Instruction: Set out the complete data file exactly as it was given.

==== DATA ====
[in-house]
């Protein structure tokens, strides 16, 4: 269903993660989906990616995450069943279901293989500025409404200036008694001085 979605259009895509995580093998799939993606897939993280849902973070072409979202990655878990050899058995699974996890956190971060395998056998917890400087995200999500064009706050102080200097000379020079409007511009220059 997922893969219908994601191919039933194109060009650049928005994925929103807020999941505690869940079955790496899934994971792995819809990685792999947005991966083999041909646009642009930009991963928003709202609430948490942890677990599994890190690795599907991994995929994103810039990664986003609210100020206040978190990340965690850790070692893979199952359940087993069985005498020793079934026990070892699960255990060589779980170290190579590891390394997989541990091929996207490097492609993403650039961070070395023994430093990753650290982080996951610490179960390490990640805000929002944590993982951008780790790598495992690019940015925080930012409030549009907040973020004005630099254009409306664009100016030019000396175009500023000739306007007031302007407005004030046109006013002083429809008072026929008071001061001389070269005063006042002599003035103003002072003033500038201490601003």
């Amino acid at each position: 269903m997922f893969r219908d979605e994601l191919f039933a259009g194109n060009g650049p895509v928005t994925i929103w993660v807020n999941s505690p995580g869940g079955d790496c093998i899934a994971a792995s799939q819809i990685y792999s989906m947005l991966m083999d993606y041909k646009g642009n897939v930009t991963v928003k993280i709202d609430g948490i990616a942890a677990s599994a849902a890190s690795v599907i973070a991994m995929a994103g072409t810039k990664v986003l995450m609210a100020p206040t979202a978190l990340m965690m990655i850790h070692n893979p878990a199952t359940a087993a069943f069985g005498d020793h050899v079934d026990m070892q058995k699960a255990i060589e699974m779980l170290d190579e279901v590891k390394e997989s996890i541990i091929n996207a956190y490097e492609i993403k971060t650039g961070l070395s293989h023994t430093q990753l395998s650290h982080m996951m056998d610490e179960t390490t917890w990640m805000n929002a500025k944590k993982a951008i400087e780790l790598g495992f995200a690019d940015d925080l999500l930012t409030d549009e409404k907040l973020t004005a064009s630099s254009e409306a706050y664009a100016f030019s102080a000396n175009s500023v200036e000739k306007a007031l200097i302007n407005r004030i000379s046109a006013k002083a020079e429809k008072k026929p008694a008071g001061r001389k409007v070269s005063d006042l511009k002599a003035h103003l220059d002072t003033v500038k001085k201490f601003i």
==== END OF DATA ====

[in-house]
């Protein structure tokens, strides 16, 4: 269903993660989906990616995450069943279901293989500025409404200036008694001085 979605259009895509995580093998799939993606897939993280849902973070072409979202990655878990050899058995699974996890956190971060395998056998917890400087995200999500064009706050102080200097000379020079409007511009220059 997922893969219908994601191919039933194109060009650049928005994925929103807020999941505690869940079955790496899934994971792995819809990685792999947005991966083999041909646009642009930009991963928003709202609430948490942890677990599994890190690795599907991994995929994103810039990664986003609210100020206040978190990340965690850790070692893979199952359940087993069985005498020793079934026990070892699960255990060589779980170290190579590891390394997989541990091929996207490097492609993403650039961070070395023994430093990753650290982080996951610490179960390490990640805000929002944590993982951008780790790598495992690019940015925080930012409030549009907040973020004005630099254009409306664009100016030019000396175009500023000739306007007031302007407005004030046109006013002083429809008072026929008071001061001389070269005063006042002599003035103003002072003033500038201490601003």
């Amino acid at each position: 269903m997922f893969r219908d979605e994601l191919f039933a259009g194109n060009g650049p895509v928005t994925i929103w993660v807020n999941s505690p995580g869940g079955d790496c093998i899934a994971a792995s799939q819809i990685y792999s989906m947005l991966m083999d993606y041909k646009g642009n897939v930009t991963v928003k993280i709202d609430g948490i990616a942890a677990s599994a849902a890190s690795v599907i973070a991994m995929a994103g072409t810039k990664v986003l995450m609210a100020p206040t979202a978190l990340m965690m990655i850790h070692n893979p878990a199952t359940a087993a069943f069985g005498d020793h050899v079934d026990m070892q058995k699960a255990i060589e699974m779980l170290d190579e279901v590891k390394e997989s996890i541990i091929n996207a956190y490097e492609i993403k971060t650039g961070l070395s293989h023994t430093q990753l395998s650290h982080m996951m056998d610490e179960t390490t917890w990640m805000n929002a500025k944590k993982a951008i400087e780790l790598g495992f995200a690019d940015d925080l999500l930012t409030d549009e409404k907040l973020t004005a064009s630099s254009e409306a706050y664009a100016f030019s102080a000396n175009s500023v200036e000739k306007a007031l200097i302007n407005r004030i000379s046109a006013k002083a020079e429809k008072k026929p008694a008071g001061r001389k409007v070269s005063d006042l511009k002599a003035h103003l220059d002072t003033v500038k001085k201490f601003i």